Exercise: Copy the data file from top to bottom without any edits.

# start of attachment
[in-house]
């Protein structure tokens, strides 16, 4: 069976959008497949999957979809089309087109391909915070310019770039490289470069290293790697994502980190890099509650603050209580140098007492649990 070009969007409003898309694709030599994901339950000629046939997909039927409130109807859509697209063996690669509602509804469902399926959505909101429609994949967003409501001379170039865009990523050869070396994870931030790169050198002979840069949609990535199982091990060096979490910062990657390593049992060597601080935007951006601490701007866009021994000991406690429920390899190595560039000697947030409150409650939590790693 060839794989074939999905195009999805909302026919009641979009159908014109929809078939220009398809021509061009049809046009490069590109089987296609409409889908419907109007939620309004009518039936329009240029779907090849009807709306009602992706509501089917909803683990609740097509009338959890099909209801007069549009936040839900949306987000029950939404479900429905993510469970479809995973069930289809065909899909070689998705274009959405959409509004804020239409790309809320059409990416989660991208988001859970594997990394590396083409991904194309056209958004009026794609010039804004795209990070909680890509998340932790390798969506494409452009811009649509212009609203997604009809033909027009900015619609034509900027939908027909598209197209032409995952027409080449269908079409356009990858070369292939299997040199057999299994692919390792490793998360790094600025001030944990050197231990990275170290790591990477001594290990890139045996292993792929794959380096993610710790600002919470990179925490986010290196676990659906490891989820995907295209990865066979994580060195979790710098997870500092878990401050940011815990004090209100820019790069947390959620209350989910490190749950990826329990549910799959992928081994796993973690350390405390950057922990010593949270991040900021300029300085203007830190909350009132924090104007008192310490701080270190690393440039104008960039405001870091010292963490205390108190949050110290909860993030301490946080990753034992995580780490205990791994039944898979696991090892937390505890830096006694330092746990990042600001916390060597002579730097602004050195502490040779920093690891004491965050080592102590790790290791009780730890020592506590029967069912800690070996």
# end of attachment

[in-house]
């Protein structure tokens, strides 16, 4: 069976959008497949999957979809089309087109391909915070310019770039490289470069290293790697994502980190890099509650603050209580140098007492649990 070009969007409003898309694709030599994901339950000629046939997909039927409130109807859509697209063996690669509602509804469902399926959505909101429609994949967003409501001379170039865009990523050869070396994870931030790169050198002979840069949609990535199982091990060096979490910062990657390593049992060597601080935007951006601490701007866009021994000991406690429920390899190595560039000697947030409150409650939590790693 060839794989074939999905195009999805909302026919009641979009159908014109929809078939220009398809021509061009049809046009490069590109089987296609409409889908419907109007939620309004009518039936329009240029779907090849009807709306009602992706509501089917909803683990609740097509009338959890099909209801007069549009936040839900949306987000029950939404479900429905993510469970479809995973069930289809065909899909070689998705274009959405959409509004804020239409790309809320059409990416989660991208988001859970594997990394590396083409991904194309056209958004009026794609010039804004795209990070909680890509998340932790390798969506494409452009811009649509212009609203997604009809033909027009900015619609034509900027939908027909598209197209032409995952027409080449269908079409356009990858070369292939299997040199057999299994692919390792490793998360790094600025001030944990050197231990990275170290790591990477001594290990890139045996292993792929794959380096993610710790600002919470990179925490986010290196676990659906490891989820995907295209990865066979994580060195979790710098997870500092878990401050940011815990004090209100820019790069947390959620209350989910490190749950990826329990549910799959992928081994796993973690350390405390950057922990010593949270991040900021300029300085203007830190909350009132924090104007008192310490701080270190690393440039104008960039405001870091010292963490205390108190949050110290909860993030301490946080990753034992995580780490205990791994039944898979696991090892937390505890830096006694330092746990990042600001916390060597002579730097602004050195502490040779920093690891004491965050080592102590790790290791009780730890020592506590029967069912800690070996």